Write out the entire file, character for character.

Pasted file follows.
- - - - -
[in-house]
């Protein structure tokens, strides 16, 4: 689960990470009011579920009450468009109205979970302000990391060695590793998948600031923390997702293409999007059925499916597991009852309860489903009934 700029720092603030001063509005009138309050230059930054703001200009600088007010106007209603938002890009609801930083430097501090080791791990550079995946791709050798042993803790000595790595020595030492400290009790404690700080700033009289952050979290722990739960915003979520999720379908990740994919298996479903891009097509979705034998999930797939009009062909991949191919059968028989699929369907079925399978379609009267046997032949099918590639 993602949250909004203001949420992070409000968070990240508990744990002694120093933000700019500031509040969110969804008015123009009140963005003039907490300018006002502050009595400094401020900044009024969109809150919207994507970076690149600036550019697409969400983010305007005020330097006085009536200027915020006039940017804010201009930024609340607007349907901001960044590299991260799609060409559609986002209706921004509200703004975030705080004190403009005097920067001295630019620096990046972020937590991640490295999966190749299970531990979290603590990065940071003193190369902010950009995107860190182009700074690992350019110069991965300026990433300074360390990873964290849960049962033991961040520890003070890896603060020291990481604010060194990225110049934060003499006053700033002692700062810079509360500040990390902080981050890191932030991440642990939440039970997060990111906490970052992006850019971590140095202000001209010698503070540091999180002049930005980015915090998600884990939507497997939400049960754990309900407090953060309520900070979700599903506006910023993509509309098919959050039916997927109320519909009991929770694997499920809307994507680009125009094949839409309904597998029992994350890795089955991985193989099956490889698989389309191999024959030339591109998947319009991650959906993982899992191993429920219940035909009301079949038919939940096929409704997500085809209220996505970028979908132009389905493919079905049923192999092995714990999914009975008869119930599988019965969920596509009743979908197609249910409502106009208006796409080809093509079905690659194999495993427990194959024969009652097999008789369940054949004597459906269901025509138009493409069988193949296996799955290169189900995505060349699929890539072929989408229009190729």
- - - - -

[in-house]
């Protein structure tokens, strides 16, 4: 689960990470009011579920009450468009109205979970302000990391060695590793998948600031923390997702293409999007059925499916597991009852309860489903009934 700029720092603030001063509005009138309050230059930054703001200009600088007010106007209603938002890009609801930083430097501090080791791990550079995946791709050798042993803790000595790595020595030492400290009790404690700080700033009289952050979290722990739960915003979520999720379908990740994919298996479903891009097509979705034998999930797939009009062909991949191919059968028989699929369907079925399978379609009267046997032949099918590639 993602949250909004203001949420992070409000968070990240508990744990002694120093933000700019500031509040969110969804008015123009009140963005003039907490300018006002502050009595400094401020900044009024969109809150919207994507970076690149600036550019697409969400983010305007005020330097006085009536200027915020006039940017804010201009930024609340607007349907901001960044590299991260799609060409559609986002209706921004509200703004975030705080004190403009005097920067001295630019620096990046972020937590991640490295999966190749299970531990979290603590990065940071003193190369902010950009995107860190182009700074690992350019110069991965300026990433300074360390990873964290849960049962033991961040520890003070890896603060020291990481604010060194990225110049934060003499006053700033002692700062810079509360500040990390902080981050890191932030991440642990939440039970997060990111906490970052992006850019971590140095202000001209010698503070540091999180002049930005980015915090998600884990939507497997939400049960754990309900407090953060309520900070979700599903506006910023993509509309098919959050039916997927109320519909009991929770694997499920809307994507680009125009094949839409309904597998029992994350890795089955991985193989099956490889698989389309191999024959030339591109998947319009991650959906993982899992191993429920219940035909009301079949038919939940096929409704997500085809209220996505970028979908132009389905493919079905049923192999092995714990999914009975008869119930599988019965969920596509009743979908197609249910409502106009208006796409080809093509079905690659194999495993427990194959024969009652097999008789369940054949004597459906269901025509138009493409069988193949296996799955290169189900995505060349699929890539072929989408229009190729």